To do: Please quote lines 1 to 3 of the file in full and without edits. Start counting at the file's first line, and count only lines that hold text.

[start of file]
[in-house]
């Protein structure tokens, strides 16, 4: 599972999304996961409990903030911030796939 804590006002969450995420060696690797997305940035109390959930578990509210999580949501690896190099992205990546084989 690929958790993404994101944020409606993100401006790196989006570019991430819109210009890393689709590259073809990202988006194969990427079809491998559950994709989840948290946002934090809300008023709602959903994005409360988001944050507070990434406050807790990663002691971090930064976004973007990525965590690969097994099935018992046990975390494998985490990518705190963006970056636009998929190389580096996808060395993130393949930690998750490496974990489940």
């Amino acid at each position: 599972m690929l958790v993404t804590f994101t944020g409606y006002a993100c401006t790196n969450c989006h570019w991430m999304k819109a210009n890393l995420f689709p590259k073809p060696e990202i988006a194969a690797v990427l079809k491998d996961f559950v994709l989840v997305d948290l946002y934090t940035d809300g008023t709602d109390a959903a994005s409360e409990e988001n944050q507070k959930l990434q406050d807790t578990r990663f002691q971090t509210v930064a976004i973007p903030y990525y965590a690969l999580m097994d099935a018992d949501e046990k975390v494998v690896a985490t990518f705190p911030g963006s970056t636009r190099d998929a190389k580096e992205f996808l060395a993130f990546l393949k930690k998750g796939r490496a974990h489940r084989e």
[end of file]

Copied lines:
[in-house]
């Protein structure tokens, strides 16, 4: 599972999304996961409990903030911030796939 804590006002969450995420060696690797997305940035109390959930578990509210999580949501690896190099992205990546084989 690929958790993404994101944020409606993100401006790196989006570019991430819109210009890393689709590259073809990202988006194969990427079809491998559950994709989840948290946002934090809300008023709602959903994005409360988001944050507070990434406050807790990663002691971090930064976004973007990525965590690969097994099935018992046990975390494998985490990518705190963006970056636009998929190389580096996808060395993130393949930690998750490496974990489940």
């Amino acid at each position: 599972m690929l958790v993404t804590f994101t944020g409606y006002a993100c401006t790196n969450c989006h570019w991430m999304k819109a210009n890393l995420f689709p590259k073809p060696e990202i988006a194969a690797v990427l079809k491998d996961f559950v994709l989840v997305d948290l946002y934090t940035d809300g008023t709602d109390a959903a994005s409360e409990e988001n944050q507070k959930l990434q406050d807790t578990r990663f002691q971090t509210v930064a976004i973007p903030y990525y965590a690969l999580m097994d099935a018992d949501e046990k975390v494998v690896a985490t990518f705190p911030g963006s970056t636009r190099d998929a190389k580096e992205f996808l060395a993130f990546l393949k930690k998750g796939r490496a974990h489940r084989e």